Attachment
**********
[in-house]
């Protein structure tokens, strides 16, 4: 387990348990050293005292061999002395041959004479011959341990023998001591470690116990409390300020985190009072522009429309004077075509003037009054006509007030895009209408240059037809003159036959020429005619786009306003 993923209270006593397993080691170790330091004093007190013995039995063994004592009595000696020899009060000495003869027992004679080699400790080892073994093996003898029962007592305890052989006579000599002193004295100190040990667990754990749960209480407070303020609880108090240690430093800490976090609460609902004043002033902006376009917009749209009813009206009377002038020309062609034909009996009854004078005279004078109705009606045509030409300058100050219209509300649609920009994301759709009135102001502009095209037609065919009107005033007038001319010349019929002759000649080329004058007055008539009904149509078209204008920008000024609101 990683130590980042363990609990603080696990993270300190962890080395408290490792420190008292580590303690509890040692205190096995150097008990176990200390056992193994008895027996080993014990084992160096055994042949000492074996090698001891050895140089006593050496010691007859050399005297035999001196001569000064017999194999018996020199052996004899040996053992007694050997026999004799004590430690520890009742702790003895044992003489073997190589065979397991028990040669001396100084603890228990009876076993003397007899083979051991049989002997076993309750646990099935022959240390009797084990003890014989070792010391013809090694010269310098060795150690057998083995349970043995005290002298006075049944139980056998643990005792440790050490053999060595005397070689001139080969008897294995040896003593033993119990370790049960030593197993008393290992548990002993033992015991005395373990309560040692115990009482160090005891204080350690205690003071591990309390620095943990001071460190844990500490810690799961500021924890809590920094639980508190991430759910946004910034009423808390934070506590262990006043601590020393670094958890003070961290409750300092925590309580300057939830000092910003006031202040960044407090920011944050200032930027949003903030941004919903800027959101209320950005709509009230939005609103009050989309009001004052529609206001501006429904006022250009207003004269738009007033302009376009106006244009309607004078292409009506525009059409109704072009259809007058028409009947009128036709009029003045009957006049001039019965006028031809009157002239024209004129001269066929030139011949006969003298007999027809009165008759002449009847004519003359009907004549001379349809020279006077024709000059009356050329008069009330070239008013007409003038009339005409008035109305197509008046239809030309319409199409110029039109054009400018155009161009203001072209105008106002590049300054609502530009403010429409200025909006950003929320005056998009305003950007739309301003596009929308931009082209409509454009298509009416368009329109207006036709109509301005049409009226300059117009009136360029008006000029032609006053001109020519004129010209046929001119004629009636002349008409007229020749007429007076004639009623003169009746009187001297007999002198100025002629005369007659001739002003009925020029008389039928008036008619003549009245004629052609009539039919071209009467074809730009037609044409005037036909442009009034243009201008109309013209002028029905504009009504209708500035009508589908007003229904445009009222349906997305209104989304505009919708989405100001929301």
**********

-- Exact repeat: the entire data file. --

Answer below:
[in-house]
């Protein structure tokens, strides 16, 4: 387990348990050293005292061999002395041959004479011959341990023998001591470690116990409390300020985190009072522009429309004077075509003037009054006509007030895009209408240059037809003159036959020429005619786009306003 993923209270006593397993080691170790330091004093007190013995039995063994004592009595000696020899009060000495003869027992004679080699400790080892073994093996003898029962007592305890052989006579000599002193004295100190040990667990754990749960209480407070303020609880108090240690430093800490976090609460609902004043002033902006376009917009749209009813009206009377002038020309062609034909009996009854004078005279004078109705009606045509030409300058100050219209509300649609920009994301759709009135102001502009095209037609065919009107005033007038001319010349019929002759000649080329004058007055008539009904149509078209204008920008000024609101 990683130590980042363990609990603080696990993270300190962890080395408290490792420190008292580590303690509890040692205190096995150097008990176990200390056992193994008895027996080993014990084992160096055994042949000492074996090698001891050895140089006593050496010691007859050399005297035999001196001569000064017999194999018996020199052996004899040996053992007694050997026999004799004590430690520890009742702790003895044992003489073997190589065979397991028990040669001396100084603890228990009876076993003397007899083979051991049989002997076993309750646990099935022959240390009797084990003890014989070792010391013809090694010269310098060795150690057998083995349970043995005290002298006075049944139980056998643990005792440790050490053999060595005397070689001139080969008897294995040896003593033993119990370790049960030593197993008393290992548990002993033992015991005395373990309560040692115990009482160090005891204080350690205690003071591990309390620095943990001071460190844990500490810690799961500021924890809590920094639980508190991430759910946004910034009423808390934070506590262990006043601590020393670094958890003070961290409750300092925590309580300057939830000092910003006031202040960044407090920011944050200032930027949003903030941004919903800027959101209320950005709509009230939005609103009050989309009001004052529609206001501006429904006022250009207003004269738009007033302009376009106006244009309607004078292409009506525009059409109704072009259809007058028409009947009128036709009029003045009957006049001039019965006028031809009157002239024209004129001269066929030139011949006969003298007999027809009165008759002449009847004519003359009907004549001379349809020279006077024709000059009356050329008069009330070239008013007409003038009339005409008035109305197509008046239809030309319409199409110029039109054009400018155009161009203001072209105008106002590049300054609502530009403010429409200025909006950003929320005056998009305003950007739309301003596009929308931009082209409509454009298509009416368009329109207006036709109509301005049409009226300059117009009136360029008006000029032609006053001109020519004129010209046929001119004629009636002349008409007229020749007429007076004639009623003169009746009187001297007999002198100025002629005369007659001739002003009925020029008389039928008036008619003549009245004629052609009539039919071209009467074809730009037609044409005037036909442009009034243009201008109309013209002028029905504009009504209708500035009508589908007003229904445009009222349906997305209104989304505009919708989405100001929301």